The late and lamented Derek Bailey has suggested that due to the current state of jazz"a comfortable reminder of the good old days was one of his more sympathetic characterizationsa complete separation of jazz and improvised music is in effect.
Aorta's sophomore effort, Janus, makes a good case for the validity of Bailey's point. The Swedish band, centered around NY-based guitarist Anders Nilsson, immediately presents in the opening "Operation: Janus" the elements which make up its music, none of which are considered jazz. There are streaks of '90s metal in the thematic material and structure of the compositions, which are riff-by-riff and theme-by-theme suite-like pieces, rather than chord-based song structures; you have those loud and obnoxious saxophone/guitar unisons that recall Dick Heckstall-Smith with prog-rock brontosaurus Colosseum, plus a good dose of Zappa-esque rhythmic spielerei. These elements are bundled into a vehicle for relentless improvising, in greater doses and with much more collective audacity than your everyday jazz release.
The older you get, the more you realize that the music you grew up with is the most important music in your life, whether you like it or not. Nilsson's carefully crafted compositions seem to dissect the music most closely ingrained in his and bandmates' collective subconscious. What comes out on Janus is something very '70s that smells of flea market record bins, utterly unfashionable and without any hint of campiness. Nilsson and his bandmates seem to say, "We looked, we found, and this is us. Artsometimes it's just that simple.
Nilsson has a very personal style and a guitar tone unlike any American jazz player I can think of: a hint of true twang in a mostly clean, but nonetheless very electric sound. Far from any lock-stock jazz or fusion guitar tone, his is closer to someone like Toy Caldwell from those staunch southern country rockers of yesteryear, the Marshall Tucker Band. Imagine Bill Frisell playing behind chicken wire in an Appalachian country bar after the locals stole all his pedals.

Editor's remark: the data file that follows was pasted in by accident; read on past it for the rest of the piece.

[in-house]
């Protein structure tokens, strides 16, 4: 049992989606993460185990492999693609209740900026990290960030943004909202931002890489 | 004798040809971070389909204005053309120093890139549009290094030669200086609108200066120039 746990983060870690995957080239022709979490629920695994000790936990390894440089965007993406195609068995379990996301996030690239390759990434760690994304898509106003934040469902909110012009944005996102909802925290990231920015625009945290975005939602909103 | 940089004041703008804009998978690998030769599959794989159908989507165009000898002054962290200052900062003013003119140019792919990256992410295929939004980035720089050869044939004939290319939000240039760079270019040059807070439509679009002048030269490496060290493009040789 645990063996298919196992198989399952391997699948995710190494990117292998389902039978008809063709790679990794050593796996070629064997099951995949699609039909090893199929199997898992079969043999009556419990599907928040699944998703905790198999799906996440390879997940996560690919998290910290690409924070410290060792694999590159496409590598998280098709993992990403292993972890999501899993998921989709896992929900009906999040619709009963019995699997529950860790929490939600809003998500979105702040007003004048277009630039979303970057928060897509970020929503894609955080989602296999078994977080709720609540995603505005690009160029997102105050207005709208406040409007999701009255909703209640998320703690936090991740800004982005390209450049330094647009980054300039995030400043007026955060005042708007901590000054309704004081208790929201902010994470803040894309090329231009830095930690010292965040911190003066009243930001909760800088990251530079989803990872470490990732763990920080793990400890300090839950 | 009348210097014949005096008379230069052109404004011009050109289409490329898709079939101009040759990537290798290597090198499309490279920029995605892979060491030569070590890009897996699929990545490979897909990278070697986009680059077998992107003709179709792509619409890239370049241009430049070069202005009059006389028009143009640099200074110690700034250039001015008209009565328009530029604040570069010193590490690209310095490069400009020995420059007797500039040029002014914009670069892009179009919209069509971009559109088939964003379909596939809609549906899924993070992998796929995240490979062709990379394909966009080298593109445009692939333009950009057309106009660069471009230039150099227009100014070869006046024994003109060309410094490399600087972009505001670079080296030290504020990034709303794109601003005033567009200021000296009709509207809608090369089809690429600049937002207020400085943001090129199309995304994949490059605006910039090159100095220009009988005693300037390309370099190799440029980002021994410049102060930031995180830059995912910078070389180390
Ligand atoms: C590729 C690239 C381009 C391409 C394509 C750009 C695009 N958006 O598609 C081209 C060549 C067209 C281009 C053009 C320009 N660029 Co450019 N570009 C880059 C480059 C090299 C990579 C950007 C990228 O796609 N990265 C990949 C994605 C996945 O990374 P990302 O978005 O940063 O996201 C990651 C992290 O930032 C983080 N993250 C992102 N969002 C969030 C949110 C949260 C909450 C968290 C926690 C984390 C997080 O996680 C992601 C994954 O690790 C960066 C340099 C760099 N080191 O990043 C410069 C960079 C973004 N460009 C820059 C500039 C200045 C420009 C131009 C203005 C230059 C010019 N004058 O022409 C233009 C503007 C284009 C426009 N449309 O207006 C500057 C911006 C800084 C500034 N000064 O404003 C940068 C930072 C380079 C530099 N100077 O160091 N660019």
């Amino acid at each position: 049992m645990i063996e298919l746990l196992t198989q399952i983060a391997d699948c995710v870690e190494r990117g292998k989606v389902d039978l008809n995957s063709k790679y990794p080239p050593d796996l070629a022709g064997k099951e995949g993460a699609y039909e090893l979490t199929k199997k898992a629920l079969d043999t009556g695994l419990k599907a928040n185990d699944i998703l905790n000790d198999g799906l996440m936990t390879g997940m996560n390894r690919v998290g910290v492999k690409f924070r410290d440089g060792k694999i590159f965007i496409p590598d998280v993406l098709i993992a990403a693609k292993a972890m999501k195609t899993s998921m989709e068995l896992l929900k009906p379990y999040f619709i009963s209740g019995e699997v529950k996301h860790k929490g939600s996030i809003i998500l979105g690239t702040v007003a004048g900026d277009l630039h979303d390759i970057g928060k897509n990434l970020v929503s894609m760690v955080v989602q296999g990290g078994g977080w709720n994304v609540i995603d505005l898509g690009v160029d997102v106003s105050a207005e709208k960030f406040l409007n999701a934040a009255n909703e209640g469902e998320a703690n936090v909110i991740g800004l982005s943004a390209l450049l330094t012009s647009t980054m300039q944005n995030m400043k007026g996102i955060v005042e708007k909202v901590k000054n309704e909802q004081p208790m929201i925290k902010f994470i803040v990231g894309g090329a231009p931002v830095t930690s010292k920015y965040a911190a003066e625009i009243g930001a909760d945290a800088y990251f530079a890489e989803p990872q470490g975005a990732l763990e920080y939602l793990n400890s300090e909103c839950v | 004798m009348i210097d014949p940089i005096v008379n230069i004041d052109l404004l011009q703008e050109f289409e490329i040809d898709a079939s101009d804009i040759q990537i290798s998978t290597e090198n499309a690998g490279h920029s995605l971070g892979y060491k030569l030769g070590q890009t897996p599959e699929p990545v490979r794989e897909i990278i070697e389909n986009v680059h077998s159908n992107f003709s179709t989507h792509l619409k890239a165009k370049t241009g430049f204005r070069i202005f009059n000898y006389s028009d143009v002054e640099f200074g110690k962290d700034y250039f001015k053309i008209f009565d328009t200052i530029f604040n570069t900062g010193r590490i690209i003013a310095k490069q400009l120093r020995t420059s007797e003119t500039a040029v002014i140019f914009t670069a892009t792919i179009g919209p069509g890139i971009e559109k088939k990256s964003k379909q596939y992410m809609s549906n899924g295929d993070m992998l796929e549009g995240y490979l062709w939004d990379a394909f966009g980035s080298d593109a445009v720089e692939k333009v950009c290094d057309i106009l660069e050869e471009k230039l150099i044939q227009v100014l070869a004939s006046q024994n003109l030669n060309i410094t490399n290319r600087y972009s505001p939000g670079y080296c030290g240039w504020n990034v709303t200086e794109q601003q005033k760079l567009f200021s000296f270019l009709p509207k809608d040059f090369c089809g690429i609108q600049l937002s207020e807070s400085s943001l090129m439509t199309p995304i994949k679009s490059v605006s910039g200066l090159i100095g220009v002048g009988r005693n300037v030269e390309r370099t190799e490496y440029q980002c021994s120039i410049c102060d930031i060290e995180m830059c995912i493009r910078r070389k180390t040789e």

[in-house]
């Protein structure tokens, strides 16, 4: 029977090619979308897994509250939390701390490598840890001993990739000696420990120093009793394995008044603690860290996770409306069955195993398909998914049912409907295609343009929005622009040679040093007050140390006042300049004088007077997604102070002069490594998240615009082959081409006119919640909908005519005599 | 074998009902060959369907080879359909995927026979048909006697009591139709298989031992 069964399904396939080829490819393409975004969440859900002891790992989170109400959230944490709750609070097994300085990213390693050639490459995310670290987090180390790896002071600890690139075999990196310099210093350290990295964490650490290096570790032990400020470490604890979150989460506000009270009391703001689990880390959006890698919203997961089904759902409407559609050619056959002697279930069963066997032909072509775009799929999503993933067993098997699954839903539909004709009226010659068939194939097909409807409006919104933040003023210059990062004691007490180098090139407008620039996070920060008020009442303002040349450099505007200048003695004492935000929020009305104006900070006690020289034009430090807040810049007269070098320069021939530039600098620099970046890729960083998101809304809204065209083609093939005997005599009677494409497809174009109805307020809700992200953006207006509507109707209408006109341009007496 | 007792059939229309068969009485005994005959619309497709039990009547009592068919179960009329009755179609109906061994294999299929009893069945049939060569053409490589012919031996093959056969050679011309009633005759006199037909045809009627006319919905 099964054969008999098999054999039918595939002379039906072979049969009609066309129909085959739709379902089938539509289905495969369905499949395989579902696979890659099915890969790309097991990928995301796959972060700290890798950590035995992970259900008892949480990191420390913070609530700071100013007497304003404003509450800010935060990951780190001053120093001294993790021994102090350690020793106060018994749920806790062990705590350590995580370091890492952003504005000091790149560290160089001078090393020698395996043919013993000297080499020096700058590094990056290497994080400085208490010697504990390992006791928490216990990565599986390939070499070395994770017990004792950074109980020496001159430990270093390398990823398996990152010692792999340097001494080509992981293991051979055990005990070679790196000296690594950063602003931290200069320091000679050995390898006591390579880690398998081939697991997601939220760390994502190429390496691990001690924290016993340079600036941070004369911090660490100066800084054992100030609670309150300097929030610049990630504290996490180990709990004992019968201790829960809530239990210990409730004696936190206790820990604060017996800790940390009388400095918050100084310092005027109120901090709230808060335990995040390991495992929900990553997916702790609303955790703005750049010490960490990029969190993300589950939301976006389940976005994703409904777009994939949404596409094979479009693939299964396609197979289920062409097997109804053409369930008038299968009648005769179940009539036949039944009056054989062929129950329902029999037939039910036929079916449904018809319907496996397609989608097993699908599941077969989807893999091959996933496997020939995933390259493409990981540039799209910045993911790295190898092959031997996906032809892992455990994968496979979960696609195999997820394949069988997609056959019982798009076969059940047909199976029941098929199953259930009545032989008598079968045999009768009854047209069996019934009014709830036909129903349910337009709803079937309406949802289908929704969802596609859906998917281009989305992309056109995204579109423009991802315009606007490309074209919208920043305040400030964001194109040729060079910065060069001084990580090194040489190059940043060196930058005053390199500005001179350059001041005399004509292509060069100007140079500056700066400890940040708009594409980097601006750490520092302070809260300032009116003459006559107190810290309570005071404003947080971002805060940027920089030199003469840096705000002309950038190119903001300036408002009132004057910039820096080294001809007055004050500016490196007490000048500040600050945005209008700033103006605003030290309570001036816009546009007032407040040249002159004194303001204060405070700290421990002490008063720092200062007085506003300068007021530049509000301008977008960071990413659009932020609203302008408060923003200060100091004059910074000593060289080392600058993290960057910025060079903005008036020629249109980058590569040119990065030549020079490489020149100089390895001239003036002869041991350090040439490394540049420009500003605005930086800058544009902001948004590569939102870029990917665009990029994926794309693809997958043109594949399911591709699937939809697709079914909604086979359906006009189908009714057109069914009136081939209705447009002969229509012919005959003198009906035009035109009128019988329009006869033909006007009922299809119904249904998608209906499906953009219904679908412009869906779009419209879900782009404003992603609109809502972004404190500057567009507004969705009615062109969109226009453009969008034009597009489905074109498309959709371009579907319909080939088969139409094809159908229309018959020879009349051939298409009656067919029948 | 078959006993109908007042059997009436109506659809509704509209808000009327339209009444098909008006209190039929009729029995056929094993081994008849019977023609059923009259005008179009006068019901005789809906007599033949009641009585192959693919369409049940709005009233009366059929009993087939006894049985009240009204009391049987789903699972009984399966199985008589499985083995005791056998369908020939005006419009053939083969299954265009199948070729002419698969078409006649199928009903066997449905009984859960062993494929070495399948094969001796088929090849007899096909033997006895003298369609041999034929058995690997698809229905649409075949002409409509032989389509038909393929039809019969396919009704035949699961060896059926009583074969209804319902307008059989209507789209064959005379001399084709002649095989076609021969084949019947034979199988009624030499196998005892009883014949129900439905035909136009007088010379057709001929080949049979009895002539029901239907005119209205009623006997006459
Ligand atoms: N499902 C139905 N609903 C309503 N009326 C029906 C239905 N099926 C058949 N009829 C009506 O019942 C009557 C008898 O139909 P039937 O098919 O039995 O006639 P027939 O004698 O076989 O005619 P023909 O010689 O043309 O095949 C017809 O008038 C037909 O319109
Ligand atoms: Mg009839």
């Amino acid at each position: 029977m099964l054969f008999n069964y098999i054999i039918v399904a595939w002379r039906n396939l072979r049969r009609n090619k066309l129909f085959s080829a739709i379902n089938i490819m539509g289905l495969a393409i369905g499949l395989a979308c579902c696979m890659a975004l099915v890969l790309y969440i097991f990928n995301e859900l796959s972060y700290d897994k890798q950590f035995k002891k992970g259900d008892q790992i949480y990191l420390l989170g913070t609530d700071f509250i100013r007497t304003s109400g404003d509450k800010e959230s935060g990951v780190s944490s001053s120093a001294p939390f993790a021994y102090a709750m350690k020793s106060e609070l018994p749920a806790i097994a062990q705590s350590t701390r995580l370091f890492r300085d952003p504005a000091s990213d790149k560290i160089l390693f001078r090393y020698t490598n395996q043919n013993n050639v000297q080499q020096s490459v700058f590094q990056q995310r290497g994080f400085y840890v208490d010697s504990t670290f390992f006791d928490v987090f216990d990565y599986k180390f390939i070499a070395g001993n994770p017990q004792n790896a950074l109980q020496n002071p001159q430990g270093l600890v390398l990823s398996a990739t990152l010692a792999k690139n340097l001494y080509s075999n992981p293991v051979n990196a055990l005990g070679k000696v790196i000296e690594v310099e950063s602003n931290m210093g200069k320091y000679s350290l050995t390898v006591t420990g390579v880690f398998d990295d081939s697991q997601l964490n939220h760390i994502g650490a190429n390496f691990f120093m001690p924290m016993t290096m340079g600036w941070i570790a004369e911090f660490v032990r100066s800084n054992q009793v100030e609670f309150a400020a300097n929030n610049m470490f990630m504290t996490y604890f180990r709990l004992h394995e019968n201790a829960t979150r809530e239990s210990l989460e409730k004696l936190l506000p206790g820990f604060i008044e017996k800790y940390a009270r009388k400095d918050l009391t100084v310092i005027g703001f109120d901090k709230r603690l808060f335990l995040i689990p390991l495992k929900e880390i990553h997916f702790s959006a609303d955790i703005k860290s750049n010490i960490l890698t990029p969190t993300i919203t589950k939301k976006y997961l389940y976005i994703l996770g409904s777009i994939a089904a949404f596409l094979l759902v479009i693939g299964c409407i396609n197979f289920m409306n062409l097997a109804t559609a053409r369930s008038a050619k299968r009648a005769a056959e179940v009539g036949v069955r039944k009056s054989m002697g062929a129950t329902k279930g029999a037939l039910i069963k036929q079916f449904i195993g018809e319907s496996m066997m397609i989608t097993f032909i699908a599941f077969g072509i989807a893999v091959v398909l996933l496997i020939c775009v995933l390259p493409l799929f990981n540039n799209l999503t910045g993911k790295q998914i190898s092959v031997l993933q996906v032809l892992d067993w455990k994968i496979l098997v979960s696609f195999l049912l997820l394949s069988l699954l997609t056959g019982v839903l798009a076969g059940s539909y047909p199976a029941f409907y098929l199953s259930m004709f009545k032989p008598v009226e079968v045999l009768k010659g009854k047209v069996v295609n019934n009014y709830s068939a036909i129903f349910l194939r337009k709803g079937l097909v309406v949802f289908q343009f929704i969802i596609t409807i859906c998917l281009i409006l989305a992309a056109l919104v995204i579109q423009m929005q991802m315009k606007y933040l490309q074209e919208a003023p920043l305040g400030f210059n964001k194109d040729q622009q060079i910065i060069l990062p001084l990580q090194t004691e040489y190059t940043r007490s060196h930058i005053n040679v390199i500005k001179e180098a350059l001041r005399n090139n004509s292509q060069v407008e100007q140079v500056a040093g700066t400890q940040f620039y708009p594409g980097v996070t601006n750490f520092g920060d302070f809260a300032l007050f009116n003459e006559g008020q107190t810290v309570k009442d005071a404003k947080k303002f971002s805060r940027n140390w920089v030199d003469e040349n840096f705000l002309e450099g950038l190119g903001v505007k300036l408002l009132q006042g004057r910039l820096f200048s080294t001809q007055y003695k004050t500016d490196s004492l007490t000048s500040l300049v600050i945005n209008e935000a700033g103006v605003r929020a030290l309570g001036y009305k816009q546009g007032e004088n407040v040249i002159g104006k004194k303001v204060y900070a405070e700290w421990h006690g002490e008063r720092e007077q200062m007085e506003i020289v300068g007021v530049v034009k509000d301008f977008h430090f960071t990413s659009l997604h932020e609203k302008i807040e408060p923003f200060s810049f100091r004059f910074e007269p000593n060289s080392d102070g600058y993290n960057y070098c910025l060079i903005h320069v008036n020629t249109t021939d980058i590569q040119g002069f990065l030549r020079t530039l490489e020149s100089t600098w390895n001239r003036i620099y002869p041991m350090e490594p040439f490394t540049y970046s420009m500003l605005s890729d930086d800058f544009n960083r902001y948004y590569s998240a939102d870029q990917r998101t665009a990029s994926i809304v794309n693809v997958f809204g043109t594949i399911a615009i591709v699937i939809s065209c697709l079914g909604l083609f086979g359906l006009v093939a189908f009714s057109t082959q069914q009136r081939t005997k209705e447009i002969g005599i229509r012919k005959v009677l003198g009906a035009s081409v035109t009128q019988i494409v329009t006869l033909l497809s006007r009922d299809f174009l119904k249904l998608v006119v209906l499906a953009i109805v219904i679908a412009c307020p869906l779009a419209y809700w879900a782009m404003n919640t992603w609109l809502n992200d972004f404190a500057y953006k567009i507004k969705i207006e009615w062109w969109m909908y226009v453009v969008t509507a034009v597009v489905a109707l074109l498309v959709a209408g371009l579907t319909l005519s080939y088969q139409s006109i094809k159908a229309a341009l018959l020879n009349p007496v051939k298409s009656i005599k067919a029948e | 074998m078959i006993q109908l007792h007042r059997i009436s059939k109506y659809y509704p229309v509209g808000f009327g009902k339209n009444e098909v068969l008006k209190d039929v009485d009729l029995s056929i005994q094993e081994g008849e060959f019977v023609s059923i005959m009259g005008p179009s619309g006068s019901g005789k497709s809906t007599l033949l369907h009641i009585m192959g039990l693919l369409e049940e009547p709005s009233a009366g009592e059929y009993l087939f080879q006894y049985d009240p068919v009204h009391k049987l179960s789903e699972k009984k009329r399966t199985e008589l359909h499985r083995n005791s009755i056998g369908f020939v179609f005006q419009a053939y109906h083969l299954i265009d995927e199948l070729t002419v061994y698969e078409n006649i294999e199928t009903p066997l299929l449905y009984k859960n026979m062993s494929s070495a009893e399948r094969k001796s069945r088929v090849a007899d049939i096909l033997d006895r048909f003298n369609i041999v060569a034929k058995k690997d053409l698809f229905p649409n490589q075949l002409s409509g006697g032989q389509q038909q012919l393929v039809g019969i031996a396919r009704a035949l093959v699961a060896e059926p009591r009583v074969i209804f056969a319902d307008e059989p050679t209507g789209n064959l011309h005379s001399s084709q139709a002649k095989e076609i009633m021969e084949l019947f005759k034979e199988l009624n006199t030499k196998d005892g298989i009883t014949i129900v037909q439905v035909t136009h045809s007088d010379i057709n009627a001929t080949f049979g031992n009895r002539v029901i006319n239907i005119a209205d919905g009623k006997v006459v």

While Janus lacks the exuberance and happy-go-lucky disposition of the previous Blood, Aorta's music has gained a lot in depth, due to the more elaborate stylistic diffusion of the compositions and the broader emotional scope of the collective playing and improvising. Not everything worksthe bluesy tidbits in "Harlem Space" fall a bit flatbut the band creates a lot of excitement, and it should be tomorrow's festival act for an open-minded audience.
If you prefer "pretty" music, then you probably will want to skip this record, and it might take a few listenings before it really gets hold of you. But then Janus gets more and more captivating by revealing ever-changing shades of depth and wonder, bewilderment and moodsjust like, well, life itself. A small monument of brutal honesty from a band with a future.
I love jazz because next to my kids, it's the love of my life.
I was first exposed to jazz by Joe Rico from a tiny station in Niagara Falls in 1954 when I was 13.
The best show I ever attended was Maynard Ferguson who blew the roof off Massey Hall in the late 50s.
My advice to new listeners is to listen to everything you can and then listen again.